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So much is going on, I don’t know where to start.

We’ve had eight baby goats in the past seven days. Three of them needed to be inside near the stove for a time, because they were too cold and wouldn’t have made it otherwise.

It’s amazing to watch a cold, nearly lifeless newborn warm up, and after two or three hours lift its head and get on with life.

By the next day it is walking and drinking milk from its mother. After another day or two it is frolicking with its sibling and cousins.

Bunny Goat, Hazel Goat, Luna Goat and Star Goat each birthed a pair.

Hazel’s two little billys had to stay inside for two days before they joined the herd. Now Star’s two are in the house. The one that was cold still seems to have some question about nursing. So, he is taking a lot of watching.

I don’t want to interfere too much, because generally nature will take its course.

I remember with Hazel, who was a third-man-out triplet, we had to feed her with a dropper for a while before she could figure out the bottle. She was the only goat we’ve had to bottle feed, as far as I recall.

We bottle fed all of the oxen when they were calves, because they left their original farms before being weaned.

On the other side of the living room wall, out in the garden, some other young ones have been developing.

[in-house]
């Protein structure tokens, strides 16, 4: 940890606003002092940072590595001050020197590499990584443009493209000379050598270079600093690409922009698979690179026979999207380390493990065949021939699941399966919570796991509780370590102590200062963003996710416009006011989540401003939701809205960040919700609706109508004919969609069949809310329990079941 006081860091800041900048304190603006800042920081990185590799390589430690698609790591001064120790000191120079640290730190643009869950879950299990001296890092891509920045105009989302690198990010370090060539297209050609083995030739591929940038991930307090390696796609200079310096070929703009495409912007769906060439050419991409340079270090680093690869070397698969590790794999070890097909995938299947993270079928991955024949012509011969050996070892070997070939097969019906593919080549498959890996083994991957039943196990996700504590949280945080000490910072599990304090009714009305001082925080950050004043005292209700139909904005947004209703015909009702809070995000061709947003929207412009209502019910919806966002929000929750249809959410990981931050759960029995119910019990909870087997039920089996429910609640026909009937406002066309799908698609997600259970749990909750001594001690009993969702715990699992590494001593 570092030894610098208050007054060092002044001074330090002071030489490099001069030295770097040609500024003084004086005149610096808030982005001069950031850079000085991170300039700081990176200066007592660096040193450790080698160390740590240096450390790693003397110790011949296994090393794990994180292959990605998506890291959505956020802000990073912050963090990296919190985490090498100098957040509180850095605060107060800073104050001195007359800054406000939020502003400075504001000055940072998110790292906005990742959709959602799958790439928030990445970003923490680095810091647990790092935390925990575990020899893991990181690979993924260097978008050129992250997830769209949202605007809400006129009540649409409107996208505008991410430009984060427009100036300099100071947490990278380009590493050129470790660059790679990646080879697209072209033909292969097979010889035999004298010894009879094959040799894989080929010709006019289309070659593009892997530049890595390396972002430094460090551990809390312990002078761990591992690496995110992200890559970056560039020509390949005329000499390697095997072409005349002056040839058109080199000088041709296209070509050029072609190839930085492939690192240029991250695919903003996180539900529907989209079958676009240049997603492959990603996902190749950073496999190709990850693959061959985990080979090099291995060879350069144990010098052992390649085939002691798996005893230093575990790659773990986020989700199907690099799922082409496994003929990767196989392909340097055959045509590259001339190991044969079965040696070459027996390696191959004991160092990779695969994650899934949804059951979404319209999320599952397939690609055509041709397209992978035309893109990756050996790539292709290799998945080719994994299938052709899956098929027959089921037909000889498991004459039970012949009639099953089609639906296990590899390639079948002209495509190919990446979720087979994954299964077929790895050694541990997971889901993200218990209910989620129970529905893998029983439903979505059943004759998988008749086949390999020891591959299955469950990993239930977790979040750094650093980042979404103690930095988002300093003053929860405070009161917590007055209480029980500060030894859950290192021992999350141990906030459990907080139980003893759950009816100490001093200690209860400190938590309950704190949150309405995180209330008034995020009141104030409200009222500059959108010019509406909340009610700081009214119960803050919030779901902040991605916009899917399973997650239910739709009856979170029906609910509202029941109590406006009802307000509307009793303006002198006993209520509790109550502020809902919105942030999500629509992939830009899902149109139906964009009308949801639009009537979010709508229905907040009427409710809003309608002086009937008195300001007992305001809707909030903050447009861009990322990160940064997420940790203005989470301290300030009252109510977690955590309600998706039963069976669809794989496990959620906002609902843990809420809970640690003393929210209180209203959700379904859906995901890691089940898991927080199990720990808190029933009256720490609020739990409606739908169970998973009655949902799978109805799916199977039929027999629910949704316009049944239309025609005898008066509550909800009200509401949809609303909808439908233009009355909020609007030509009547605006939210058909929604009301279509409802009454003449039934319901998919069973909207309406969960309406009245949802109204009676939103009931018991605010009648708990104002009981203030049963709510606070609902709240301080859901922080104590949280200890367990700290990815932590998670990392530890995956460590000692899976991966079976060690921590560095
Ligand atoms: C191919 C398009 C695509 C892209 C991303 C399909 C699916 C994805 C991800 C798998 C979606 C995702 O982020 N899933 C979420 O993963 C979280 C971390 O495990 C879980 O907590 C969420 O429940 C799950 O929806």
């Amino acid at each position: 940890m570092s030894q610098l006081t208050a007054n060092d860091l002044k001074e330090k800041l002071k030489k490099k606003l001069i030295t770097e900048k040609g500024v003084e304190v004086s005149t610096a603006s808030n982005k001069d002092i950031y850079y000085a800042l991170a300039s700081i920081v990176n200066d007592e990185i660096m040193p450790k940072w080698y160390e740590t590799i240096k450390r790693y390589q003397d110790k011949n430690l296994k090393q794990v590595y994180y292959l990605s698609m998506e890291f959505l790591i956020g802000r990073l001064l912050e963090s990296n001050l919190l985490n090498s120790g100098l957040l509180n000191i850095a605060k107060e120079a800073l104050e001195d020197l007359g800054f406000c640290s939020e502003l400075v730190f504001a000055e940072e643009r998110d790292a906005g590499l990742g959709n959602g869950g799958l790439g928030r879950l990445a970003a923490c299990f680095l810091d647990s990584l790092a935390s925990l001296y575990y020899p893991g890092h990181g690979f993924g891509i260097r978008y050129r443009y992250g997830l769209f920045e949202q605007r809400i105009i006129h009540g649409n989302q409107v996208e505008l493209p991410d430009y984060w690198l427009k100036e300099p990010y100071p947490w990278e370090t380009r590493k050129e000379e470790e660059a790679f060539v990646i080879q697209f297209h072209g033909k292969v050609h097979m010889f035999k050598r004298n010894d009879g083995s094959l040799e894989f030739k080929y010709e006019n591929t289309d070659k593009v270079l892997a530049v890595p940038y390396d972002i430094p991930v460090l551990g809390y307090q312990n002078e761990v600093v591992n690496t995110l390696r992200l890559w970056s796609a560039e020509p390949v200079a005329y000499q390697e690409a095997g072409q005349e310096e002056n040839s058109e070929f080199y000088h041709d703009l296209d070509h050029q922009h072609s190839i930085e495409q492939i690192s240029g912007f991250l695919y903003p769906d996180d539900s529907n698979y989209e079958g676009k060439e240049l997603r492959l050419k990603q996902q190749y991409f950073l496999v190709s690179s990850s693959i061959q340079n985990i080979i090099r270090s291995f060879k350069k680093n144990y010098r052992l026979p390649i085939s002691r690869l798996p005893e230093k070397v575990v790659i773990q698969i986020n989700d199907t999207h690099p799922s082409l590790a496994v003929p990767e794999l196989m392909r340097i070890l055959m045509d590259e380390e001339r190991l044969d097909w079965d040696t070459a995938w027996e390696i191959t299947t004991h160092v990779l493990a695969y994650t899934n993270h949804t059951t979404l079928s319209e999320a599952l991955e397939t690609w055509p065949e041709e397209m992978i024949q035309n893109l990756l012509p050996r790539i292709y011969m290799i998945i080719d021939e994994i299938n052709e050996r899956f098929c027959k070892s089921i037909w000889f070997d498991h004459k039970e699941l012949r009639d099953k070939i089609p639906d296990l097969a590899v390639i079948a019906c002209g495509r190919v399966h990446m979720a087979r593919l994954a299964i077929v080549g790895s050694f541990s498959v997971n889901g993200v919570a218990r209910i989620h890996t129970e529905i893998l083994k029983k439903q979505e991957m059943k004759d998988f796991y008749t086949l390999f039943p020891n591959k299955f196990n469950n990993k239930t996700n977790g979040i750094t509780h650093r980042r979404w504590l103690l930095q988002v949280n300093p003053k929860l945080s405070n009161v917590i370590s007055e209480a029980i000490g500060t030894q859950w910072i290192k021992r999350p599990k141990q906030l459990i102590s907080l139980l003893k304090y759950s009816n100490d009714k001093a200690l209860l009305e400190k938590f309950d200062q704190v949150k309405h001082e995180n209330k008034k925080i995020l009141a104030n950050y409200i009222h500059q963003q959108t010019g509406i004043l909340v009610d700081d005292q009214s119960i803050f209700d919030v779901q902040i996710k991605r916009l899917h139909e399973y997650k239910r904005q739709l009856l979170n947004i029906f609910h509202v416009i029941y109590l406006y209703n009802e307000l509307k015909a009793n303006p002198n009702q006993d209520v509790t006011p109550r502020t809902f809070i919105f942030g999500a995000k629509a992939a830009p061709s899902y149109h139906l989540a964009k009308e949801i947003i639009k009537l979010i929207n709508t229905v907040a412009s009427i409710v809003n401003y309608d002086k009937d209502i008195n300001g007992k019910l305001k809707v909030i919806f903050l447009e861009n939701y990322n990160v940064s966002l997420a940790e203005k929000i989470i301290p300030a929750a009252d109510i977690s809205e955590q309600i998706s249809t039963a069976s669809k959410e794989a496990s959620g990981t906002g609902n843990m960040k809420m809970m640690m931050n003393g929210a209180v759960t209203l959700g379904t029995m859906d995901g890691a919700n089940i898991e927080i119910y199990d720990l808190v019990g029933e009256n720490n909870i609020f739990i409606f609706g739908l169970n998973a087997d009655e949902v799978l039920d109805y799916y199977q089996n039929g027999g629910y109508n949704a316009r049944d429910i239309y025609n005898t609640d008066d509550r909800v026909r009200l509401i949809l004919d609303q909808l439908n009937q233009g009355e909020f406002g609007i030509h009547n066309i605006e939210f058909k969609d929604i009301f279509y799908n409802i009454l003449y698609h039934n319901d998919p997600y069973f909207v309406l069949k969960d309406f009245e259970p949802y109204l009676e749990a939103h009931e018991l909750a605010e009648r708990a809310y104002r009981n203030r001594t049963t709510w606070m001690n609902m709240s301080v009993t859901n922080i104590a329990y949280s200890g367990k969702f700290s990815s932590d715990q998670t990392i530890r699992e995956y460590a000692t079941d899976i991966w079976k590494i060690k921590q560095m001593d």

Two fawns, each several months old, and their mother are still coming every evening to the garden to feast on winter squash.

Back when it wasn’t winter and I was harvesting squashes, I found we had a whole load that weren’t ripe. It was a dreary late summer, and my conclusion was that there wasn’t enough light or warmth for them to ripen.

That may be, but now that I see the squashes, mostly big, flattish eating pumpkins, being gnawed on by the deer people, I see a lot of what appears to be ripe pumpkin — bright orange flesh and tasty looking.

Well, those are some lucky deer.

I have some other big frozen squashes in a pile that I cut up with the wood splitter and feed to the goats.

Our own kids, now really adults, both came home for Thanksgiving. I drove to and from Colchester, Vermont, twice picking up the boy unit.

Each time, the weather was actually worse in Vermont than it was here. Luckily, I had plenty of windshield wiper fluid to help deal with the snow and the salt spray kicked up by the big trucks on routes 7 and 22A.

Now it seems like months ago that the whole family was together. I think it was just last week, though.

It also seems like it’s been winter for months, although it probably hasn’t been.

Fortunately, the snow is not so deep that I can’t get into the woods with the little tractor to cut down trees that are suited for stove wood. Some of the maples in the sugar bush have died. I’m not sure why.

I want to get them down and out of the bush in hopes that whatever did them doesn’t spread.

It’s a busy time for this slow time of year.

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Forrest Hartley lives in Hadley. You can leave him a message at new_americangothic@yahoo.com.

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